How to distinguish

1. Hand-reeled tasar is used. Fabric appearance is not flat and uniform. There are uneven picks in an irregular fashion.

2. Feel is harsh and the color is darker beige

3. Sawtooth designs of various sizes are woven into the border of the saree in a tapestry technique.

4. HIMROO Saree

Himroo is a fabric made of silk and cotton, which is grown locally in Aurangabad. Himroo was brought to Aurangabad during the reign of Mohammad Tughlaq when he had relocated his capital from Delhi to Daulatabad near Aurangabad.

The word Himroo comes from the Persian word “Hum–Ruh” which means “similar”. Himroo is a replication of Kinkhwab, which was woven with pure golden and silver threads in the olden days and meant for the royal families. However, some historians believe that Himroo was the innovation of local craftsmen with very little Persian influence.

Himroo uses

Persian designs and is distinctive in appearance. Himroo from Aurangabad is in demand for its unique style and design.

Himroo is a type of extra-weft manufactured ordinarily from cotton and viscose rayon yarn on a cotton ground. It is also woven from silk yarn and gold thread on a silk ground giving it a satiny sheen. The design is decided at the outset since two kinds of threads are mixed. This handloom has historically been produced in Aurangabad. These fabrics denoted nobility and royalty in olden times.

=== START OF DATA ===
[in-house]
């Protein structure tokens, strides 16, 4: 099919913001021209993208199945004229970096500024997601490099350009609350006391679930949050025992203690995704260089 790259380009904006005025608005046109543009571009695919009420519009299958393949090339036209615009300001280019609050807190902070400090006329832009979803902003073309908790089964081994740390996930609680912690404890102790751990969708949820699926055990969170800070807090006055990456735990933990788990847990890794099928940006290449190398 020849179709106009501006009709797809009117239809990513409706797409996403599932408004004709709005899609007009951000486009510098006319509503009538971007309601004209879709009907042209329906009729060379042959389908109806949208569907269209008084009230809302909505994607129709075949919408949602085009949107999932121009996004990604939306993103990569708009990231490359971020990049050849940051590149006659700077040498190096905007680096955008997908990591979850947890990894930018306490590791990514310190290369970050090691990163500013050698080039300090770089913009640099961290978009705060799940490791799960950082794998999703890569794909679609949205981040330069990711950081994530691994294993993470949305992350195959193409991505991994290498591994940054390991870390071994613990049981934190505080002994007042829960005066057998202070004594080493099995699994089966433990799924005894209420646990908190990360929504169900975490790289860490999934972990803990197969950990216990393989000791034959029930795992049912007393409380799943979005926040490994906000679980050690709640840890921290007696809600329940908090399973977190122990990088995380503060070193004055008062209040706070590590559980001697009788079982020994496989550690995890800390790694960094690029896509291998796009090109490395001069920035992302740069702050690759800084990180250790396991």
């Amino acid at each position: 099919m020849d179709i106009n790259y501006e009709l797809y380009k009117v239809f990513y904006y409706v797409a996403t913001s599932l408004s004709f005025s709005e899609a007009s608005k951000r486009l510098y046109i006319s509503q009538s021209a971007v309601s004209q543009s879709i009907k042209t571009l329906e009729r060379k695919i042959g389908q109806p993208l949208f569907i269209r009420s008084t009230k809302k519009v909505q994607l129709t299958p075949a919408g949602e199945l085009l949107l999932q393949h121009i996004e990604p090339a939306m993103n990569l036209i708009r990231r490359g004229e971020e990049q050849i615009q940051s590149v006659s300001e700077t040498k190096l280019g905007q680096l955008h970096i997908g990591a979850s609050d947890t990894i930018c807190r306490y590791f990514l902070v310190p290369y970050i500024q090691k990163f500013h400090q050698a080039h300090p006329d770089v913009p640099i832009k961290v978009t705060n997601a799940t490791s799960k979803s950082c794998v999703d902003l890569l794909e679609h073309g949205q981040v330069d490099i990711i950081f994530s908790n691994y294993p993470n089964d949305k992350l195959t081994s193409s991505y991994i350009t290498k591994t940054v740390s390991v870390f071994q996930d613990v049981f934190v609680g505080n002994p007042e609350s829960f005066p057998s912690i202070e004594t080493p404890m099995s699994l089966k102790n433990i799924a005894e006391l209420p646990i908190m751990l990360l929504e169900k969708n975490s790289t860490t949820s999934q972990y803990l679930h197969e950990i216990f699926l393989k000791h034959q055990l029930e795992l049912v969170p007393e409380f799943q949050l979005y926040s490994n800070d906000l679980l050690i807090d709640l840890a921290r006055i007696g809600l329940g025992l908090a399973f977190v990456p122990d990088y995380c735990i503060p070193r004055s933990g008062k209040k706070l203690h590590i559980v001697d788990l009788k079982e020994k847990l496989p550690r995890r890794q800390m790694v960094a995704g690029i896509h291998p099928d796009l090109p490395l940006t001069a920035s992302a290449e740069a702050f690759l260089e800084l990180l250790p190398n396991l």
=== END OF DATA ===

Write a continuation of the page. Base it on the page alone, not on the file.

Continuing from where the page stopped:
5. SOLAPURI Saree

 The saree is vibrant and rich in color. It’s light in weight and comfortable to wear.

The product is designed by artisans from the Padmashali community. The community is originally a Telugu-speaking artisans, engaged in weaving. They migrated to different surrounding regions like Kerala, Maharashtra, Karnataka, Telangana, and Tamil Nadu.

A Solapuri chaddar is a cotton bed sheet made in Solapur City. These bed sheets are popular in India where they are manufactured using hand looms and are known for their design and durability. Solapuri chaddars were the first product in Maharashtra to obtain Geographical Indication (GI) status.

6. NAGPURI Saree

Lovely, light, and elegant is the soft cotton saree from Nagpur. These saris are woven on pit looms mainly with pure cotton yarn. The special feature of the Nagpur saris are designs that are woven with the Nagpuri wooden dobby. The variety includes plain sarees with the characteristic borders or designs woven in stripes and checks with fly shuttles, complimenting the finely textured body with richly attractive borders.

These sarees are immensely famous for colorful stripes and vibrant prints with intricate embroidery on their thick borders. These handwoven sarees come in different vibrant colors, including brown, magenta, red, green, blue, and many more. Redefine beauty with simplicity by wearing these handwoven artisanal sarees that reflect the hard work of the talented and hardworking expert craftsmen across the length and breadth of India.